Commercial fishermen, Native Americans, and conservationists today welcomed the release of a long-awaited report by the U.S. Fish and Wildlife Service on the causes of the 2002 Klamath River fish kill. The report concluded that low river flows were at the heart of the tragic fish kill, in which over 34,000 adult salmon perished before they could spawn. The report found that:
Results of our cluster analysis of discharges in the basin indicated that 2002 featured an unique combination of low discharges (especially from Iron Gate Dam) and high run size. … Low discharge also would have resulted in lower river volume, lower water velocities, and consequently a lower exchange/turnover rate for water in the deep pools of the lower river where salmon were holding.
The FWS report also debunks the idea that flows from the Trinity River, a major Klamath tributary, were more important than those from the upper Klamath Basin. The report found that at the time of the fish kill, the Trinity River was flowing at 96% of its historical average, while flows being released from Iron Gate Dam were 41% below normal. Irrigation diversions from the Klamath Irrigation Project and elsewhere in the upper basin determine how much water is available for release from Iron Gate.
“The Administration was warned by California Fish and Game biologists, by the Tribes’ biologists, and by commercial fishermen that flows that low would lead to disaster, and so they did,” said Glen Spain, Northwest Regional Director of the Pacific Coast Federation of Fishermen’s Associations (PCFFA), which represents families that depend on commercial salmon fishing. “This is just a post mortem, but it confirms what we were telling the Bush Administration all along. You cannot expect fish to survive in a warm water trickle of what was once a mighty river.”
“Flow is the factor identified by FWS that we can do something about,” said Kristen Boyles, an attorney for Earthjustice. “The Bush Administration must take this report to heart and leave more water in the river for fish next year. Any other reaction will be irresponsible.”
Troy Fletcher of the Yurok tribe, whose members depend on Klamath salmon, drew attention to the lingering effects of the fish kill. “We’ve been scarred by that fish kill, and it’s something our people are never going to forget.” At the same time, he said, the Yuroks stand ready and willing to work collaboratively with other groups to ensure this never happens again.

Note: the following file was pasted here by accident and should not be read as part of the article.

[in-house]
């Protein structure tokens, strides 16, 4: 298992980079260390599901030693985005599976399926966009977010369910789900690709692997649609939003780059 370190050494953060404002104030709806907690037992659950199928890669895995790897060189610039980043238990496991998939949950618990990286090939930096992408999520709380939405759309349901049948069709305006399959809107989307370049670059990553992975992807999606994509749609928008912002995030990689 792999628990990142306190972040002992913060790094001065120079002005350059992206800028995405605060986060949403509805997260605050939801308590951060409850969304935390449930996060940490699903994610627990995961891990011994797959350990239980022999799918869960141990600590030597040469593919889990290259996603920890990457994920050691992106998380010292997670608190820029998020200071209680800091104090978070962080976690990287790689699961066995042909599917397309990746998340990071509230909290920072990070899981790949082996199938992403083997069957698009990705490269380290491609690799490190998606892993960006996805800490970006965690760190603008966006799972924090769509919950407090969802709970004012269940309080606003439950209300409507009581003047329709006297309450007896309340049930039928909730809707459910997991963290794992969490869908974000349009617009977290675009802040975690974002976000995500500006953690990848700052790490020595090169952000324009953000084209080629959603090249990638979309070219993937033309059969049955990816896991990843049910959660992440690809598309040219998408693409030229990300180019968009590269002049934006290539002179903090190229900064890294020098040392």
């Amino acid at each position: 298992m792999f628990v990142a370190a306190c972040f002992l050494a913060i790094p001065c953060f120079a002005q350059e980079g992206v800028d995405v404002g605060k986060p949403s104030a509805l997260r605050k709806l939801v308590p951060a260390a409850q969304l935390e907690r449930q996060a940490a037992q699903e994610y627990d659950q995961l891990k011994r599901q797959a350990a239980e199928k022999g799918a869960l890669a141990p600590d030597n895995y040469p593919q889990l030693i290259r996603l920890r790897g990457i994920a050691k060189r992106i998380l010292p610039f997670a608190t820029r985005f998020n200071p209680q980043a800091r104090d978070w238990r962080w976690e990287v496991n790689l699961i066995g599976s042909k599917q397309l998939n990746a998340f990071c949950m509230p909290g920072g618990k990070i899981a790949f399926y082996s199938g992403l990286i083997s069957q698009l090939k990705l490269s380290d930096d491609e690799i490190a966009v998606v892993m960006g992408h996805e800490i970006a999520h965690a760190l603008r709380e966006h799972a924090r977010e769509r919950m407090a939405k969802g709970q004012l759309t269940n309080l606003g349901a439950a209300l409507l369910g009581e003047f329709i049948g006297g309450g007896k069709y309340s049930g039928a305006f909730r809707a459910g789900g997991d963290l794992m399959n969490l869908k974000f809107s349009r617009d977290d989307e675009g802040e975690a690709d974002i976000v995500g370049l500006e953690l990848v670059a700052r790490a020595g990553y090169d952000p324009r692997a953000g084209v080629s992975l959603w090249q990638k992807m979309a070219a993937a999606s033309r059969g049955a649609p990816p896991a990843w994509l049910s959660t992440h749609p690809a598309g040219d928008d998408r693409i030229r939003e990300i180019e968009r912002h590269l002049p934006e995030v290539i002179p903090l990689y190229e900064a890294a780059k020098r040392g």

The FWS report on the Klamath fish kill arrives months behind schedule, and amid allegations that its release was delayed by Bush Administration officials. In information obtained through a Freedom of Information Act request, the Oregonian newspaper found that the report has been complete for months. This delay prevented the National Research Council from considering the FWS’s findings on the fish kill in their 400-page report on the environmental problems facing the Klamath Basin.
The delay of the FWS fish kill report release is the latest controversy over how the Bush Administration has handled scientific and economic studies that run counter to their policy goals. In 2002, The Wall Street Journal alleged that the Administration had suppressed a major economic analysis by the US Geological Survey that found Klamath River fisheries were eight times as valuable as the Klamath Irrigation Project. Also in 2002, a biologist with the National Marine Fisheries Service filed a “whistle-blower” action, alleging that political pressure had forced the agency to sign off the river flows that led to the Klamath fish kill. In 2003, The Wall Street Journal broke another story detailing White House political advisor Karl Rove’s intervention in Klamath decision making. Allegations of political misconduct by Rove and others are now under investigation by the Inspector General’s office of the US Department of Interior.
“It is time for the Bush Administration to stop playing politics with the fish, wildlife, and people of the Klamath Basin,” said Steve Pedery of WaterWatch. “We have simply promised too much water to too many different interests, and we have got to bring the demand for this precious resource back into balance with supply. The Administration needs to get behind a program to buy back water rights and retire them, so that all of the communities that depend on the river can get their fair share.”